drank Wild Rose by Rishi Tea
32 tasting notes

Hmm. I could swear I’d written a note for this tea, but apparently I never did. Let’s work from memory, then.

I love roses. I love the way they smell, I love the way they look, I just love everything about them. One of my earliest experiences with tea has to do with roses, when I was probably around 5.

By age 5, I understood that tea is made from steeping flowers and leaves in water. A book I’d read about a Japanese family that moved to the US told me that this was what was put into bags. In the book, they were ripping the bags open and pouring the tea into a pot of hot water.

“Well, I’ll do you one better!” I said to the book. So I went to the front of the house, where a bouquet of roses was slowly wilting, and took a handful of petals. I stuck them into a mug full of water, and stuck it into the microwave. Voila! Rose tea.

I look back on this particular anecdote with a mixture of nostalgia and horror. Nostalgia, because I distinctly remember the rose smell and taste of my tea. I’ve never been as enterprising as I was that day. Horror, because I can only imagine the pesticides I ingested.

At any rate, upon opening the tin for this tea, my first thought was of my pseudo-tea. My second, of my grandmother’s rose-water creams. It’s a rose tea all right. I can barely pick out any scent to do with the white tea, but I wasn’t expecting to. I’m drinking this for the roses, not the white tea.

I steeped it according to the instructions on the can. I can’t remember precise details, given that this was a week and a half ago – but the can says one tbsp per 6 oz at 190F for 4-6 minutes.

Likely, I steeped it closer to 180F, as today I discovered my “cooling method” pre-thermometer results in this temperature. And I definitely steeped it for 5ish minutes – I tend to go halfway when I’m given a range.

The result of steeping was intense rose scent: the floral smell completely overpowered the white tea. So if you were expecting any sign of the white tea, go looking for another blend. But roses are like this, right? They make themselves known. It was pretty much what I was expecting, though I was hoping the white tea would mitigate the rose intensity a little bit.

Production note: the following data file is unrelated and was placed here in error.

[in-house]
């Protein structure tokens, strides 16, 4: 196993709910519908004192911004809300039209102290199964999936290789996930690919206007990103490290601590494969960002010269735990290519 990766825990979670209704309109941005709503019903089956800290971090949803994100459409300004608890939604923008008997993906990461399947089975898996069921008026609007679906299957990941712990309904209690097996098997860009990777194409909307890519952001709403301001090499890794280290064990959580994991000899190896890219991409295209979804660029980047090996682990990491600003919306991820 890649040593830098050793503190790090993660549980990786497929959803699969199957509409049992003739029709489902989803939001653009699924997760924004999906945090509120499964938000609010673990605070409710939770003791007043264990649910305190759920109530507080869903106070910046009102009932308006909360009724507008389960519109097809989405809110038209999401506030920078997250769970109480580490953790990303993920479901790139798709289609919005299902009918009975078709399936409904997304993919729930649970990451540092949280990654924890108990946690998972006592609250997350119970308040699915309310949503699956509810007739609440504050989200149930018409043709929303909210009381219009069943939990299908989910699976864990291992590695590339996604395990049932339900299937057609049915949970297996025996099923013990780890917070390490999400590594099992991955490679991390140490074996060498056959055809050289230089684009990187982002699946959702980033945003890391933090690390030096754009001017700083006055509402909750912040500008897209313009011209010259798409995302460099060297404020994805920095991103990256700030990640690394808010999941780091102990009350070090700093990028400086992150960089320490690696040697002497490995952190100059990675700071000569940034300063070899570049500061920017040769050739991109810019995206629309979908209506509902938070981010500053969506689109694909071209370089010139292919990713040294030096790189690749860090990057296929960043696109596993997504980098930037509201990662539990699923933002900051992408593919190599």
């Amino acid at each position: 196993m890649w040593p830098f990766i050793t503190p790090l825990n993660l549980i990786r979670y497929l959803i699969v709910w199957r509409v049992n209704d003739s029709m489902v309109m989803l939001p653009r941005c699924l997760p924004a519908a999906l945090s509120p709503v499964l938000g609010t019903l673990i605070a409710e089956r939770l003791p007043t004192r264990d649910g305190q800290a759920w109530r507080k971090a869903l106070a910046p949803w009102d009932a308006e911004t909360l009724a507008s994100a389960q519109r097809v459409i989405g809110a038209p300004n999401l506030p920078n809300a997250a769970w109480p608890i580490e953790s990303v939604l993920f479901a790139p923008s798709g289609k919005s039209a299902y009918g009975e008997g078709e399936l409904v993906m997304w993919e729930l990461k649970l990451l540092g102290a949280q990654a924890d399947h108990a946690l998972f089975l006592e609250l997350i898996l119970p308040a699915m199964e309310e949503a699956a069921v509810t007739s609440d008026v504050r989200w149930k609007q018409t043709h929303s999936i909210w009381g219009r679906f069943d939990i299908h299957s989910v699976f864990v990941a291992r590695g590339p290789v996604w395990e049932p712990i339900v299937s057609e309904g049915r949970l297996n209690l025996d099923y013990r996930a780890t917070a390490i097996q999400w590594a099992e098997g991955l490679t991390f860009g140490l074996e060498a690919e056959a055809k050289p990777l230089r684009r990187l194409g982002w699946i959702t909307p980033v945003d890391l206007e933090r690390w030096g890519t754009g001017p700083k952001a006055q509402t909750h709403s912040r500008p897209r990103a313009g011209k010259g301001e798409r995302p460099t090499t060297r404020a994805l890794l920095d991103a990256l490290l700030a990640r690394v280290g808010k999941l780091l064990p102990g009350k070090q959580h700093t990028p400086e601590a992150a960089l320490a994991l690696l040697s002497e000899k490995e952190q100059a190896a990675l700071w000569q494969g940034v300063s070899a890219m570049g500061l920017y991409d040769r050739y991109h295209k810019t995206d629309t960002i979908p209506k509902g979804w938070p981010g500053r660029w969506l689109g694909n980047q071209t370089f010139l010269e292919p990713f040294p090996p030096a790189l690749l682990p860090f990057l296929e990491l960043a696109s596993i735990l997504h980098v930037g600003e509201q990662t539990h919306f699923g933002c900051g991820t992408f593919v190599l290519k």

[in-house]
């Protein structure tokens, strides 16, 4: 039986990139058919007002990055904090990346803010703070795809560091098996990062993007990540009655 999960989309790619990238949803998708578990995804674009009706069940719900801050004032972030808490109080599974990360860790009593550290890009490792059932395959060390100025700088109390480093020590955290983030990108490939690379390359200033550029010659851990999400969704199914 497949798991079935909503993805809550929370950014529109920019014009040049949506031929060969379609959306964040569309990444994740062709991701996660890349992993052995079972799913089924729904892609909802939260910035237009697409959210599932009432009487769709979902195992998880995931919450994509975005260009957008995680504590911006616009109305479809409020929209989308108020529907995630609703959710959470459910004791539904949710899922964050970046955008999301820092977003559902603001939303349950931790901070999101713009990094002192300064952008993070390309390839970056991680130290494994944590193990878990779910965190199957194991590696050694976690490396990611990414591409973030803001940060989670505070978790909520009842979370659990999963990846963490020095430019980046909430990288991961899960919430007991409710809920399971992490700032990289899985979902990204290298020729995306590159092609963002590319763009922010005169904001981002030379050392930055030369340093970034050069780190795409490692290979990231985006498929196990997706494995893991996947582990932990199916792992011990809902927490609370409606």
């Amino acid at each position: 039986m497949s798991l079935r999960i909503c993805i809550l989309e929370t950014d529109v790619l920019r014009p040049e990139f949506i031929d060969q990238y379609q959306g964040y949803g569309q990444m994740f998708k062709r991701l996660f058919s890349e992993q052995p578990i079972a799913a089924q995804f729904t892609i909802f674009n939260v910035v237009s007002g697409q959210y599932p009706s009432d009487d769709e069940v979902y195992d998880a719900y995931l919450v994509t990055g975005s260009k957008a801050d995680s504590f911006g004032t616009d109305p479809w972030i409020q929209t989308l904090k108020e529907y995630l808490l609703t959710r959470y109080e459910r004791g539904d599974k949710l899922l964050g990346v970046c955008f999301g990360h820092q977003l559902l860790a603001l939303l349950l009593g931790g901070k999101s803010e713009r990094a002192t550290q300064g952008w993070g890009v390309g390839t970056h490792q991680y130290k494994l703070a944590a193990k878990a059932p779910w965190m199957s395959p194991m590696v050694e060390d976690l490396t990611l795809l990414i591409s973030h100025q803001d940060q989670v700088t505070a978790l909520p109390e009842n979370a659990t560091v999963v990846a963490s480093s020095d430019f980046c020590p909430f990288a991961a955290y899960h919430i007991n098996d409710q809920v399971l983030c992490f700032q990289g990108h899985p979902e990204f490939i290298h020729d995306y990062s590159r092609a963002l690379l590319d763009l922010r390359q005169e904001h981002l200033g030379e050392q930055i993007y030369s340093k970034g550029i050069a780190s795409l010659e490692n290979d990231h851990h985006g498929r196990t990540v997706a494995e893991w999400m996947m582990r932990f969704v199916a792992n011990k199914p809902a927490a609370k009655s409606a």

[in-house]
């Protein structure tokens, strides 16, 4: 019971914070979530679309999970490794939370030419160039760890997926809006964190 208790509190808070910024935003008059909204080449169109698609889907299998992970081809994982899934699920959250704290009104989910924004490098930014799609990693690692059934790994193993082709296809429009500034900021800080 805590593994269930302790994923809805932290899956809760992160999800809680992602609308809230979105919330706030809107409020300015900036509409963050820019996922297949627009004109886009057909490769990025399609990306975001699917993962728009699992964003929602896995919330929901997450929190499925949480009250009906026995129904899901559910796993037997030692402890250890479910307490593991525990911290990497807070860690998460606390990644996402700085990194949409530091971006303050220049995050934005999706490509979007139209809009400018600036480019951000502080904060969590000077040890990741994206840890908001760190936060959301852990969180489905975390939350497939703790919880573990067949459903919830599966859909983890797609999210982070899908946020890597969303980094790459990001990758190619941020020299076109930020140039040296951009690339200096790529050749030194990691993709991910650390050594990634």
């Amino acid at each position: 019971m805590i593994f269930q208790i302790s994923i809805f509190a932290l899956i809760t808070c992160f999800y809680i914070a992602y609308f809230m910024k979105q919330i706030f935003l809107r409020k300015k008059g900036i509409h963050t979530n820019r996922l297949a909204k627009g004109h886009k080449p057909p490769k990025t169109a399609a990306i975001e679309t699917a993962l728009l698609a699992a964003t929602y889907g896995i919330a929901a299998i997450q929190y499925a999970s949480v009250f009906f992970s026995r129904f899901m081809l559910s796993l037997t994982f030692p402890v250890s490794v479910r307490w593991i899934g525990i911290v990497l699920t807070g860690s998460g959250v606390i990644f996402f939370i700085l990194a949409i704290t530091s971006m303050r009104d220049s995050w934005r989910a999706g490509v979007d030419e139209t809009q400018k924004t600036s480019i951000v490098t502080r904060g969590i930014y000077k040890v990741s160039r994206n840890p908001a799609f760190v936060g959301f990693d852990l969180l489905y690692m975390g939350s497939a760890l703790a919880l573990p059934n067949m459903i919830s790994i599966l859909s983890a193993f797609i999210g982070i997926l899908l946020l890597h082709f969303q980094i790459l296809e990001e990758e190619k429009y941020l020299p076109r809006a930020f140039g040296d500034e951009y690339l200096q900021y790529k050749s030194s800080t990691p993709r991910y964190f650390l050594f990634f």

And taste-wise? Roses. Heavy-duty roses that didn’t pull any punches. Yeah, this was definitely what I remembered from when I was 5 years old. Lovely, but not something I’d want to drink every single day. Even as I made it half-way through my Rishi tea, I was still wondering where the white tea was hiding itself. Maybe it was keeping the roses from being even stronger? Hmm, possible. But I haven’t had pure rose tea in a very long time, so I’m not certain.

SO! Let me sum up: I like this tea. I like it a lot. It brings back memories of when I was young and silly. It’s a bit stronger on the rose front than I’d like, though, which makes me think that green tea might be a better pairing for the rose petals than the white tea. But don’t let that put you off, if you like roses.

5 min, 0 sec

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Bibliophile and language junkie. Now decidedly tea-crazed. Trying to convince The Boy that tea tastes like more than just hot water. Cat-lady and rat-lady in the making.

From San Juan, Puerto Rico. Adopted Bostonian. Current long-time Chicagoan. Up, up, up the ziggurat. Lickety-split!

I like an interesting tea, so I’m expanding my tea stash daily. As well as my teaware collection.



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